In trying to convince myself that I should compete in BJJ again, I’ve been thinking about my lack of confidence. Not that I ever had a lot of confidence in my Jiu-Jitsu, but I did have some, and I’ve been trying to figure out how I lost most of it. I’ve decided it’s probably because after I started training at Lincoln BJJ Center, I came to the realization that the majority of the confidence I previously possessed was false confidence.
When I was training back at the dojo, I usually rolled with the same few people (or complete beginners), and at the time I didn’t realize how much most my teammates were taking it easy on me. After we moved to LBJJC, everything about my training stepped up a notch. I’d never actually rolled with The Professor before, so that was eye-opening, and it was as though everyone I trained with started quickly improving (even the beginners), and I couldn’t keep up. Every bit of ego and confidence I had was systematically beat out of me, and the worst part about it was that I was now aware of the fact that most of my seniors were still holding back, at least to some degree.
In addition, with the move to LBJJC, many of the details to techniques I had previously learned changed, and it felt as though almost everything I thought I knew was wrong. As much as I had believed that what we trained at the dojo was Brazilian Jiu-Jitsu in everything except name, it really wasn’t, at least not Tinguinha’s BJJ.
I didn’t just put on a white belt for a few months when I started training at Lincoln BJJ last year, in many ways it really was like I started all over. I’ve now officially been a BJJ blue belt for a little over a year, and I’m just starting to rebuild my confidence. The difference is that this time I believe it’s real, and not dependent on a compliant or untrained partner. I still may not succeed as often as I would like, and my confidence may still be very small, but it’s constantly growing, along with my skill.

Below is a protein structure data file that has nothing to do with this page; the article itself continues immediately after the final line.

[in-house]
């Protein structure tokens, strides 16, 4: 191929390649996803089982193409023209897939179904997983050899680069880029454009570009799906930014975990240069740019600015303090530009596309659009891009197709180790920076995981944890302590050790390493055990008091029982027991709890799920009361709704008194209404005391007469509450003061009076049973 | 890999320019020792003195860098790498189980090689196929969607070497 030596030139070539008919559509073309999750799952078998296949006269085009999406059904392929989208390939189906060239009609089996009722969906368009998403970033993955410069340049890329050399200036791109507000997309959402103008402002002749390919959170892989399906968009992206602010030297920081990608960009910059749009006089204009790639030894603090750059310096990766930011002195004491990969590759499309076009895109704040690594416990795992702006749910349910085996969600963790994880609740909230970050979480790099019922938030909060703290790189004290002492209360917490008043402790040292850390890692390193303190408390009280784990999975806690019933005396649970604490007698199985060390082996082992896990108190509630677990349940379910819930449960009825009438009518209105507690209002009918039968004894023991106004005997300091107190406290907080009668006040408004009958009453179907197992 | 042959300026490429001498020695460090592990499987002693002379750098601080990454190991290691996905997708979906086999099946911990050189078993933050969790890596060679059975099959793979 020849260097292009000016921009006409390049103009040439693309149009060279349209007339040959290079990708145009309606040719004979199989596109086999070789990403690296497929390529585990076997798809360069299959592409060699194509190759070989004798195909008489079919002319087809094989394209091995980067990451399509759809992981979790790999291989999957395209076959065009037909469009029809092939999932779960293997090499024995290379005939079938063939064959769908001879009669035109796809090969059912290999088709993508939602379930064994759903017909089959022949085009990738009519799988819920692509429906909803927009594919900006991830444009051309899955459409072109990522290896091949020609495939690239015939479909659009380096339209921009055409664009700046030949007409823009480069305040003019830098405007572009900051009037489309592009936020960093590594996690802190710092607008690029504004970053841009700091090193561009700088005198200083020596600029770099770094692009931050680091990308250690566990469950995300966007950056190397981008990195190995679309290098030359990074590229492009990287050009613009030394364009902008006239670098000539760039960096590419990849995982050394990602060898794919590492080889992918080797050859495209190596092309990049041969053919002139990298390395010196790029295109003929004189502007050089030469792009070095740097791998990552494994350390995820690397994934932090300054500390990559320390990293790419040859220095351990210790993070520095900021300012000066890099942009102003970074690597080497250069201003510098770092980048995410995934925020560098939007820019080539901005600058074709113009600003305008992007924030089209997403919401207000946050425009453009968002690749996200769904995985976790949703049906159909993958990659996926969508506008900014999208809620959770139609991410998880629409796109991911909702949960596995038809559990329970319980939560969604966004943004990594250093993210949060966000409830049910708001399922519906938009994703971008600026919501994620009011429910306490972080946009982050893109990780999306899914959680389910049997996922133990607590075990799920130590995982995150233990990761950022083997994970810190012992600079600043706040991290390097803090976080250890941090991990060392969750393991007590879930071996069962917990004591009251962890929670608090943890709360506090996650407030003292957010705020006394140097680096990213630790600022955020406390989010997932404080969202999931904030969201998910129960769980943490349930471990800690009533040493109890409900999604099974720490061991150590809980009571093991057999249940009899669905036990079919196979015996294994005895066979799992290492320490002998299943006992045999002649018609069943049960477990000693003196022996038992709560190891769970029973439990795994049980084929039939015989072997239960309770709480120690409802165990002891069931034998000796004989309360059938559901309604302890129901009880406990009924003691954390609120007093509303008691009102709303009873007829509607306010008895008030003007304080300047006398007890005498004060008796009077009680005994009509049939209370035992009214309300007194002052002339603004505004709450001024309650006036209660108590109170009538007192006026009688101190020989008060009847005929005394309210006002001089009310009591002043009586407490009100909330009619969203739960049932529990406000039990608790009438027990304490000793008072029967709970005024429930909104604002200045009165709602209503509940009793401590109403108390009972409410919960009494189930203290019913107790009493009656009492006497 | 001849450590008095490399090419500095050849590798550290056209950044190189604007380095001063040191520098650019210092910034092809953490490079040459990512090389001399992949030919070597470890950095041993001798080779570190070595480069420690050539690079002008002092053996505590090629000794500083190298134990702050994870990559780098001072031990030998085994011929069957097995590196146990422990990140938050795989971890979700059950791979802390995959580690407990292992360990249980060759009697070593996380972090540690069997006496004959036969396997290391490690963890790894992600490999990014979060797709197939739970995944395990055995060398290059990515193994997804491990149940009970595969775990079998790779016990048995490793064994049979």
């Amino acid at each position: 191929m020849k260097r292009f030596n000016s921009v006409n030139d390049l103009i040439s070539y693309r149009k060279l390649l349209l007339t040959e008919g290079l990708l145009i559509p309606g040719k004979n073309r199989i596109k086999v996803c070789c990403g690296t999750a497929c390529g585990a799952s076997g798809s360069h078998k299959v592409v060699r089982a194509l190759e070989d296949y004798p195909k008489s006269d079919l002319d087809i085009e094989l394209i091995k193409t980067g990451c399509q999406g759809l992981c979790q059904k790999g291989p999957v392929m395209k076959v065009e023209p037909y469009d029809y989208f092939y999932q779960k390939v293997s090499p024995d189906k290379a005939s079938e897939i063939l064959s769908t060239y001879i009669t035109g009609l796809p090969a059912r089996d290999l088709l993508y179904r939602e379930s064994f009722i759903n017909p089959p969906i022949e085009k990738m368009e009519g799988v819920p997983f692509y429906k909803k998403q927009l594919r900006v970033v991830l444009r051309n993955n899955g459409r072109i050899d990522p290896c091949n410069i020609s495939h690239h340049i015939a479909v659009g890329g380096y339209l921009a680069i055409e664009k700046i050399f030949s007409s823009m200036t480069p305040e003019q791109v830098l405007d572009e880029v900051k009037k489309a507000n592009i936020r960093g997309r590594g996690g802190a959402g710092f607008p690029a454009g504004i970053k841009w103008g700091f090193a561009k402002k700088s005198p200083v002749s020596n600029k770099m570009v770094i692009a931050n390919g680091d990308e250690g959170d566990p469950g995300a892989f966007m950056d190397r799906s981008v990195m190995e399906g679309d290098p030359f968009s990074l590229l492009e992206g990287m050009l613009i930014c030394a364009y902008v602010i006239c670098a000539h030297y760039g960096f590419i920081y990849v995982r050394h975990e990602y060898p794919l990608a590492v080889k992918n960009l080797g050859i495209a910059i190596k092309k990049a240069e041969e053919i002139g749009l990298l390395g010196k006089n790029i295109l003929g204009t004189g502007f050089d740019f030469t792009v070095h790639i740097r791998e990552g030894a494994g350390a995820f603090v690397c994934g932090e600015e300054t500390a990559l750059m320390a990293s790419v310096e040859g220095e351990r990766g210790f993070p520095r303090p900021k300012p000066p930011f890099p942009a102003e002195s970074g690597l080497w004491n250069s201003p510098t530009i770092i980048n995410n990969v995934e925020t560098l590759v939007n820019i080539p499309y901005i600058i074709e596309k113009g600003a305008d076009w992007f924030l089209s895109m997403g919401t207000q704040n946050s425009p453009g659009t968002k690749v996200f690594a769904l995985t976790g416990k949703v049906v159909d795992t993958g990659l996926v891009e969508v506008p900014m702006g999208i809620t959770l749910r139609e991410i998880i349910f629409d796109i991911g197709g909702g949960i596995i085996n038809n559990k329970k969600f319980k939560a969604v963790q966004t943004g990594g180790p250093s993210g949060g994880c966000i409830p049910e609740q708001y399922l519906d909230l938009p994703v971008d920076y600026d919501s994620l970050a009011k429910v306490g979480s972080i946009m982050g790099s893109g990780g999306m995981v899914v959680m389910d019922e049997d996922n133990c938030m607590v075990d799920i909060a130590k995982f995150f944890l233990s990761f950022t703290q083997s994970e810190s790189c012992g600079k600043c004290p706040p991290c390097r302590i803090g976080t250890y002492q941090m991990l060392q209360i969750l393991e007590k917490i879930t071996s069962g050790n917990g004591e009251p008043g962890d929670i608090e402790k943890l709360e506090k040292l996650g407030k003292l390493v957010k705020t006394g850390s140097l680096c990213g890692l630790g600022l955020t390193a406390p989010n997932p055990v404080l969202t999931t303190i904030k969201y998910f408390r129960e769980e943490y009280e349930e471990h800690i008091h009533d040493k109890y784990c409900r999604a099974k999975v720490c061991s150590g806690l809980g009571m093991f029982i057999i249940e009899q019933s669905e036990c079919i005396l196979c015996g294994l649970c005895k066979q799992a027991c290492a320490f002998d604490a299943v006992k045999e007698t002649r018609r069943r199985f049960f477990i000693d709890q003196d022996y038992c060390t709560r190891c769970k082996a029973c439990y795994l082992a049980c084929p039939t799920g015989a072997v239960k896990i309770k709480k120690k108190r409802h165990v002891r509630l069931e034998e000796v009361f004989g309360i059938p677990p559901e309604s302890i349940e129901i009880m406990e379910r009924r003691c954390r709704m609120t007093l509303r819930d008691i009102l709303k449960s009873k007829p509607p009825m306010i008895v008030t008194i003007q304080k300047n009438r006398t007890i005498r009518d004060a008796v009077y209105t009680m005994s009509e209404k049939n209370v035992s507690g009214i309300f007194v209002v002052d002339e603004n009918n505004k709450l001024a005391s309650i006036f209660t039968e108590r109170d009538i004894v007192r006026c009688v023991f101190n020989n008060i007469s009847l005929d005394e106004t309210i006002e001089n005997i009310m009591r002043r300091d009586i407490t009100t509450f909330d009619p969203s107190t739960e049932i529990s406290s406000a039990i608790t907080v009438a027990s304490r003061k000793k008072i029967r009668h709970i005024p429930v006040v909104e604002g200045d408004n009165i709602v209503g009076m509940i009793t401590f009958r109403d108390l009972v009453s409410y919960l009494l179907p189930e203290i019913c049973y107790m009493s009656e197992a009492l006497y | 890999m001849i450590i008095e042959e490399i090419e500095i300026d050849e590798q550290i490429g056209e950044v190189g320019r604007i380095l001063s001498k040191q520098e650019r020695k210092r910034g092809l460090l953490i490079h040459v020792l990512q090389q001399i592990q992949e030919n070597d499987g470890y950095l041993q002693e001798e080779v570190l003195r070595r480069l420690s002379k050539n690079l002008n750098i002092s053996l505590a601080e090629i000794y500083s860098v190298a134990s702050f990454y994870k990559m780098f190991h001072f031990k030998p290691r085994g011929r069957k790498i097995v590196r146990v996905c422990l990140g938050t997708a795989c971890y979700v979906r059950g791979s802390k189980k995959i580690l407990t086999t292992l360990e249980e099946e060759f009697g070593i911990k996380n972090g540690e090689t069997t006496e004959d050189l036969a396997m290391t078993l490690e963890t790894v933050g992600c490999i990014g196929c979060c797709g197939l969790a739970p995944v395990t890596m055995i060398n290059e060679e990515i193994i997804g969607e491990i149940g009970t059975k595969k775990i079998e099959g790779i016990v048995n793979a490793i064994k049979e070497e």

I’ll tell you one thing for sure, I would never go back. I’d rather be traveling the road I’m currently on (continually getting beat and lacking confidence), than return to where I was before (believing I was better than I actually was). Not only is false confidence kind of embarrassing, but it could also be dangerous, especially on the street. I love Jiu-Jitsu even more since I started training at Lincoln BJJ Center, and I’m hopelessly devoted, despite always feeling like I suck!
“Many people go through life thinking they have discipline, fortitude, and grit, but few have ever tested themselves. BJJ is real, it’s in your face, and it exposes all of your weaknesses (emotionally, physically, and technically). BJJ forces you to address these weaknesses, fix them, accept them, or quit. Those are your options.” -Jeremy “Gerbil” Aril